Charles Swindoll, age 75, is nearing a time when most people enjoy retirement. But the seasoned pastor refuses to quit preaching, and a younger generation still looks to him as a model. In a recent LifeWay Research survey, Protestant pastors said that, after Billy Graham, Swindoll influenced them more than any other preacher. The chancellor of Dallas Theological Seminary has spent more than 40 years as a pastor and contributed to more than 70 book titles. His preaching has been broadcast on more than 2,000 radio outlets worldwide.

Swindoll, also the senior pastor of Stonebriar Community Church in Frisco, Texas, recently began a 27-volume commentary series, starting with Insights on Romans (Zondervan). J. R. Kerr, a teaching pastor at Park Community Church in Chicago, spoke with Swindoll about his new book and his advice for young pastors.

You've written several practical, popular books over the years. What compelled you to begin the series with Romans?

This was a personal challenge, given my practical style, to pick up my pen and take on the New Testament books. I began with Romans because of its balance of doctrine and the Christian life and practicality. In it you have eight chapters of doctrine, three chapters that deal with the sovereignty of God in the life of Israel and the church, and the last five chapters have to do with practical Christian living—and, of course, that's right down my alley.

There's been a renewal of gospel-centered preaching, in which the focus is on the Atonement and making Jesus the hero. How would you respond to critics who say that story-focused preaching draws attention away from the gospel?

When you are giving people the gospel, you are giving them something to believe, and you have to set the stage for that. You don't just drive up and dump the truck and drive off. [You have to] create an appetite. For instance, when Jesus talked about a sower, he didn't provide a formula. Rather, he used something that people already knew about—a sower sowing seed—and probably pointed to [a sower] as he described what kind of seed and what kind of soil. I've given people something to believe when I bring them face to face with the truth as it addresses the needs of their lives.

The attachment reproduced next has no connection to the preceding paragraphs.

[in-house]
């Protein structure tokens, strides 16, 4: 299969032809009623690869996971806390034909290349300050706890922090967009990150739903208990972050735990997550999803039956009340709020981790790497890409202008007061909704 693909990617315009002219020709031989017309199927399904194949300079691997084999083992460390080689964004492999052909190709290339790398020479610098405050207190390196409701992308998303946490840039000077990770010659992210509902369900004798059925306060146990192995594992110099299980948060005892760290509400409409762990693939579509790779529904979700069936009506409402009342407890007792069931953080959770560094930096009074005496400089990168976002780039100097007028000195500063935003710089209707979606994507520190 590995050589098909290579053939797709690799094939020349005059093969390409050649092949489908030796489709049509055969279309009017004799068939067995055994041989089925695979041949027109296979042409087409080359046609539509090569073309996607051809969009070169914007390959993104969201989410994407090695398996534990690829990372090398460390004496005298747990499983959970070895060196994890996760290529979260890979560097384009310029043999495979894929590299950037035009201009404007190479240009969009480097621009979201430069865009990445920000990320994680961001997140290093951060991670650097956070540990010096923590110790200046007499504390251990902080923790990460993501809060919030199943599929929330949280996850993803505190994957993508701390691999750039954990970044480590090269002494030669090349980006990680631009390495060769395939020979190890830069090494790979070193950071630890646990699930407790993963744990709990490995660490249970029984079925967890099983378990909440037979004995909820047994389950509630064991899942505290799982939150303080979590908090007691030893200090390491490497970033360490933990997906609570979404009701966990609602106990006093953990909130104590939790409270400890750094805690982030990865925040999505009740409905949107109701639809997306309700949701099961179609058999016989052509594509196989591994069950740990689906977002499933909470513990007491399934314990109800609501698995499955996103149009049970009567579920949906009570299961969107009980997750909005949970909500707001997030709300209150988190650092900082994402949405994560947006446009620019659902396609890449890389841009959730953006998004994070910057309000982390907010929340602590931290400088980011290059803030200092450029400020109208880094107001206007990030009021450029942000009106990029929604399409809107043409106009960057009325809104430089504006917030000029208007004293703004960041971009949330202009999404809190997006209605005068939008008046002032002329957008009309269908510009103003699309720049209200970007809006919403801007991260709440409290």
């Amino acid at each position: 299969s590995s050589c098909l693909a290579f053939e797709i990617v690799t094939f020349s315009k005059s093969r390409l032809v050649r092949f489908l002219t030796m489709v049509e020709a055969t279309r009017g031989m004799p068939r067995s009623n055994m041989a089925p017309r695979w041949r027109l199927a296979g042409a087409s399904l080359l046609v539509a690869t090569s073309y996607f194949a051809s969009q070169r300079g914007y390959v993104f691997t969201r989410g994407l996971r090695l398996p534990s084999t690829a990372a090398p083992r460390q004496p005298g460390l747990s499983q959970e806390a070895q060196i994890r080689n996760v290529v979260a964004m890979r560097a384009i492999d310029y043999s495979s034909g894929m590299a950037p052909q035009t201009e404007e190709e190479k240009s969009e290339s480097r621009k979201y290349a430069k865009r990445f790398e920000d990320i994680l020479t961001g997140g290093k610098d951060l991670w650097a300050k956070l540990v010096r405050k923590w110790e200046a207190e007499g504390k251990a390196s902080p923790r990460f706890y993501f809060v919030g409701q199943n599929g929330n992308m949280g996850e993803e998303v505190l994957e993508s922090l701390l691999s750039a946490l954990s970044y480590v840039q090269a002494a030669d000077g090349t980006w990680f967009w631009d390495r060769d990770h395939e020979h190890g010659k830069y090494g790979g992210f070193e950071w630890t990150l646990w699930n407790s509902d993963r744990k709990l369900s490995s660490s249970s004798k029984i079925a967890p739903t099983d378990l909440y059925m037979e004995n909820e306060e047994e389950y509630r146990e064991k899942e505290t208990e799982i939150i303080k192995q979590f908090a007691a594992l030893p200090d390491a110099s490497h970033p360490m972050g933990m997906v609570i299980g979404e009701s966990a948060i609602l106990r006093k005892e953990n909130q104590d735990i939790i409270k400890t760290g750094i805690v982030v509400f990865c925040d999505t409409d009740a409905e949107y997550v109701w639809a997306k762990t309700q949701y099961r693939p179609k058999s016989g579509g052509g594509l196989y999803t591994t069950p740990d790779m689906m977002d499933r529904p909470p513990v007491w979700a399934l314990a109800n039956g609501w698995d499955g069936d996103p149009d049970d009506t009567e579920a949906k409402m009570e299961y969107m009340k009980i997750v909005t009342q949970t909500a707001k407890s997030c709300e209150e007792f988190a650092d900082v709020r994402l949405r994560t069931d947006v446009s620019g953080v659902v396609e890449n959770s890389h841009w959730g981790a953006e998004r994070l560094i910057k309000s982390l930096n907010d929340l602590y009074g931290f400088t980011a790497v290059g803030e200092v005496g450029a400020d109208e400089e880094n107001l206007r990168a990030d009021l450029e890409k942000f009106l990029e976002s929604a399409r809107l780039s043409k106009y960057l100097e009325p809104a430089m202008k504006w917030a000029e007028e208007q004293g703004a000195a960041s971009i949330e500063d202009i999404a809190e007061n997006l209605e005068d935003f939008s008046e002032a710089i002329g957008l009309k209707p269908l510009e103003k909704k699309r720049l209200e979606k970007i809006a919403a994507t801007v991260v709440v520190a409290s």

Some of the best things to preach can be wrapped in story form. Of course, you are certainly always meant to be preaching Christ, just as you are always preaching grace, mercy, compassion, love, discernment, and wisdom. I think it can be a bit false if you set up a story just to shape it around the gospel. Not every text is a gospel text.

What advice do you have for younger preachers?

I want them to say, "I want to get serious about being a Bible preacher. I'm not going to fool around with a lot of entertaining stuff. I'm going to take people to the Word, and I'm going to keep it interesting. I'm going to go through the books of the Bible and subjects that are significant, and I'm going to pour myself into this as a regular habit of my life. I want to be known in 20 years as an expositor. I want to be able to take the Scriptures and help people see how relevant they are. I'm going to start with Romans verse 1 of chapter 1, and when I finish chapter 16, people are going to say, 'Oh my goodness, what have I missed half my life?'"

If I ever wrote a book on preaching, it would contain three words: Preach the Word. Get rid of all the other stuff that gets you sidetracked; preach the Word. Second Timothy 4:2 says, "Be prepared in season and out of season."

A mentor of mine, Ray Stedman, used to say, "Keep your finger on the text whether you are teaching it or applying it. Keep them with their eyes on the Word and tell them about Jesus." It's as simple as that.

How do you intend to spend the remainder of your years?

I want to preach till the last breath in my lungs runs out. Nothing is more bothersome to me than retiring. Weird things happen when you disengage; first you get negative, then you start telling people about your latest surgeries, and eventually you lose touch. I want to stay in touch.

Related Elsewhere:

Insights on Romans is available at and other book retailers.

Other recent book interviews include:

The Trouble with Twilight | Theology professor Beth Felker Jones suggests Christians should look for hidden messages in the vampire buzz. (February 19, 2010)
Breadwinners and Benefactors | Lynn Cohick argues that early Christian women were more active in public life than we might think. (February 3, 2010)
Why Gayle Haggard Stayed | She tells CT why she remained married to Ted Haggard—even after he suggested that she divorce him. (January 27, 2010)

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Insights on Romans (Swindoll's New Testament Insights)
Insights on Romans (Swindoll's New Testament Insights)
352 pp., 39.56
Buy Insights on Romans (Swindoll's New Testament Insights) from Amazon